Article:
Udon are the thickest of the noodles served in Japanese cuisine. Udon are white, wheat-based noodles, that are 4-6mm in width. These noodles are served chilled with a dipping sauce in the summer months, or in hot dishes and soups when the temperature is cooler. Udon dishes include kitsune udon, Nabeyaki udon, curry udon, and yaki udon. However, sara udon is made using a different kind of noodle which is crispy.

There are three nationally recognized regions in Japan known for their Udon noodles: Kagawa (Sanuki udon), Gunma (Mizusawa udon), and Akita (Inaniwa udon). These three regions contributed unique recipes of Udon, as well as different historical and cultural backgrounds of udon production and consumption. In the Kagawa region, it is considered the "kingdom of Sanuki udon" noodle, and has been deemed a symbol of regional identity to revitalize the regional food industry and to promote regional tourism. In the Gunma region, due to the high amount of noodle shops serving udon in the surrounding cities (Mizusawa, Kiryu, and Tatebayashi), Gunma was deemed the best place where visitors can experience the best locally produced udon noodle in Japan.[7]

Harusame are glass noodles made from potato starch. These type of noodles are commonly used in hotpot dishes and salads, and used to create Japanese adaptations of Korean and Chinese noodle dishes.[8] Harusame dishes include harusame salad, which is a cold noodle salad that features three main ingredients of julienned cucumbers, ham, and carrots. Other ingredients can include wakame seaweed, shredded egg omelet, tomatoes, bean sprouts, and more.[9]

Tokoroten are jelly-like slices made of Kanten which comes from the gelatin of the tengusa a native seaweed. This dish was usually a summer time dish as it was composed of about 98% water. Tokoroten dates back to 1658 when an innkeeper discarded some Tokoroten which dried out into strips of Kanten which could be stored and preserved. The dish is typically garnished with soy sauce as well as rice vinegar.[10]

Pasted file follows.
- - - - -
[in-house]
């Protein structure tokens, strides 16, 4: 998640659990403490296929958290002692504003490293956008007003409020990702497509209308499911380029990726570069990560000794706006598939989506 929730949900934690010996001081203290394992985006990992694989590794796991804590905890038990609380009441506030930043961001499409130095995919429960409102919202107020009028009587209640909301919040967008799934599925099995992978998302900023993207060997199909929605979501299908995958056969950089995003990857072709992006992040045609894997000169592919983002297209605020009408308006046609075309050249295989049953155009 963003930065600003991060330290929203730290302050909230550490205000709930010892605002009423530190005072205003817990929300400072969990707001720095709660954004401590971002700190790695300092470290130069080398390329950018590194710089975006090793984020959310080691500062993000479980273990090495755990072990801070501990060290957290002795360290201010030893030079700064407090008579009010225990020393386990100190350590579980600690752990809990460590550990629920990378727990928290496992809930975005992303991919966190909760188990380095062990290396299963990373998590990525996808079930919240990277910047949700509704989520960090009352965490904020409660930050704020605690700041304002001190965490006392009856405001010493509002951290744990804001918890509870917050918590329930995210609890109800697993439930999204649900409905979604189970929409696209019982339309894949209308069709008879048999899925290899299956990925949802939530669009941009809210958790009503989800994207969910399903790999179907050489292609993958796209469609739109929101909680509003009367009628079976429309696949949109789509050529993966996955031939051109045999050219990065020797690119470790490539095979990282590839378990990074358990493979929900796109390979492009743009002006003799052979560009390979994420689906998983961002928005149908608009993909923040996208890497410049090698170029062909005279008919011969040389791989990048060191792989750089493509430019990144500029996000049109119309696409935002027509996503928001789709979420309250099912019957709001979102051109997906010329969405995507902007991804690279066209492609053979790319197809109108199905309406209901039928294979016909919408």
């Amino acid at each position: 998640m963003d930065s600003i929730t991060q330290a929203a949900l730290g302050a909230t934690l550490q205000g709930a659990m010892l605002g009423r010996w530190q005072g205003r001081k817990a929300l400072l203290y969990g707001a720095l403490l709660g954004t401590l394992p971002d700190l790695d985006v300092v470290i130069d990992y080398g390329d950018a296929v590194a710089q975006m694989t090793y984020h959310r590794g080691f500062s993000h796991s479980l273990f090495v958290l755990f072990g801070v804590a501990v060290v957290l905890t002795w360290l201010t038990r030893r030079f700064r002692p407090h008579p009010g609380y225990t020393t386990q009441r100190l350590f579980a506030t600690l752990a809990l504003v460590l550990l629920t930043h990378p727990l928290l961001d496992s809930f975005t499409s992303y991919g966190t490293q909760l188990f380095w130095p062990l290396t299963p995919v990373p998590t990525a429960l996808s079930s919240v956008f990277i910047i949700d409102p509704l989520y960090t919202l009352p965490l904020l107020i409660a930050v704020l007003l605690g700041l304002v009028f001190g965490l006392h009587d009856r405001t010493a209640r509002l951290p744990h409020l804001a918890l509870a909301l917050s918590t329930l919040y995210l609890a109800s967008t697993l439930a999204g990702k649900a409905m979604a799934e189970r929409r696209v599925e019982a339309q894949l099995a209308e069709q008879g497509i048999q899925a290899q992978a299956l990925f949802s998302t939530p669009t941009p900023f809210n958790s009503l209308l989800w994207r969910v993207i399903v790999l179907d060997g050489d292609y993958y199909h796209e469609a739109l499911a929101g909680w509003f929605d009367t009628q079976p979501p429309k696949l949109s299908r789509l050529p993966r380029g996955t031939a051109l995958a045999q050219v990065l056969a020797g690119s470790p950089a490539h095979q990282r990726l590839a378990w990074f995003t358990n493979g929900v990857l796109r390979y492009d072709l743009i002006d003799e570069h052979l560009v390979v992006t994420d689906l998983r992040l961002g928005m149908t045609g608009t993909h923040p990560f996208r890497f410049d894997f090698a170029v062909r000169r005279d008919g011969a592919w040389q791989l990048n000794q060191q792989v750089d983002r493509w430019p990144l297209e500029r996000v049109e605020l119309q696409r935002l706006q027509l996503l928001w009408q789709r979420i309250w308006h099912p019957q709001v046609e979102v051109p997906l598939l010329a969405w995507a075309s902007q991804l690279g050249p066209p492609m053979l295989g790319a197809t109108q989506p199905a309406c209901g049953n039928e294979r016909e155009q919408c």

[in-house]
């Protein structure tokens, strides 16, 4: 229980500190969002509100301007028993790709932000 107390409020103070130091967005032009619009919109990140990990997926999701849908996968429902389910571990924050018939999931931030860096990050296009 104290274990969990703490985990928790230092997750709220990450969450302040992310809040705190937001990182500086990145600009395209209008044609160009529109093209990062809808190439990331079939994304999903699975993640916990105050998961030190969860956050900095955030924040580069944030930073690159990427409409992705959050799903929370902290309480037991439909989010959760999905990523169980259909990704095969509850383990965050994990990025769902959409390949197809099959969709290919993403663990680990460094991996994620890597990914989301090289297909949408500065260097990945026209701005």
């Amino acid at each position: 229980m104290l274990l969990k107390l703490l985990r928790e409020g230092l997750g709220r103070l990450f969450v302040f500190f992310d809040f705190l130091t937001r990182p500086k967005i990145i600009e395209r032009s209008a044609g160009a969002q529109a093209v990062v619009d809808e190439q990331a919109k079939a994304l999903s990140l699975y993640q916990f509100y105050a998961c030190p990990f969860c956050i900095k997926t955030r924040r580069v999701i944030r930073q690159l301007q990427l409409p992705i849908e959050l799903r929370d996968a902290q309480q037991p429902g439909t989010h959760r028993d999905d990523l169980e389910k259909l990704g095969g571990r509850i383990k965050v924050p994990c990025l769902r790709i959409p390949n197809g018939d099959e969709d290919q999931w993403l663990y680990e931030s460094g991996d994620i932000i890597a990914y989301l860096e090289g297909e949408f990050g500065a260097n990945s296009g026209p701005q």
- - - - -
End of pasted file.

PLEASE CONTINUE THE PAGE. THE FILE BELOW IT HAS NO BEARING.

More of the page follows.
See also



  1. ^ a b Sakui, S. (2009, July 1st). Somen: Chilled, the Japanese Noodles are a Summer Delight. Los Angeles Times. Retrieved January 9th, 2010
  2. ^ "A Brief History of Noodles | LOJEL Journal". LOJEL. 2020-08-21. Retrieved 2023-03-06.
  3. ^ Seligman, Lucy (April 1994). "The History of Japanese Cuisine". Japan Quarterly. 41 (2): 165. Retrieved 3 March 2023.
  4. ^ Organization, Japan National Tourism. "Ramen | Eating in Japan | Japan Travel | JNTO |". Japan Travel. Retrieved 2019-06-25.
  5. ^ Organization, Japan National Tourism. "Ramen 101 | Eat Ramen in Japan | Japan Travel | JNTO |". Japan Travel. Retrieved 2019-06-25.
  6. ^ Soba Noodles (2003, January 27th) Soba Noodles. Retrieved January 9th, 2010
  7. ^ Hall, C. Michael; Gössling, Stefan, eds. (2016-05-26). Food Tourism and Regional Development. Routledge. ISBN 978-1-317-43089-6.
  8. ^ "Every type of Japanese noodle explained - all are delicious". Go! Go! Nihon. 2018-06-20. Retrieved 2023-03-06.
  9. ^ Nami (2018-01-26). "Harusame Salad (Japanese Glass Noodle Salad) 春雨サラダ". Just One Cookbook. Retrieved 2023-03-06.
  10. ^ "Why to Eat Tokoroten (Japanese Jelly Noodles)". Retrieved 2023-03-06.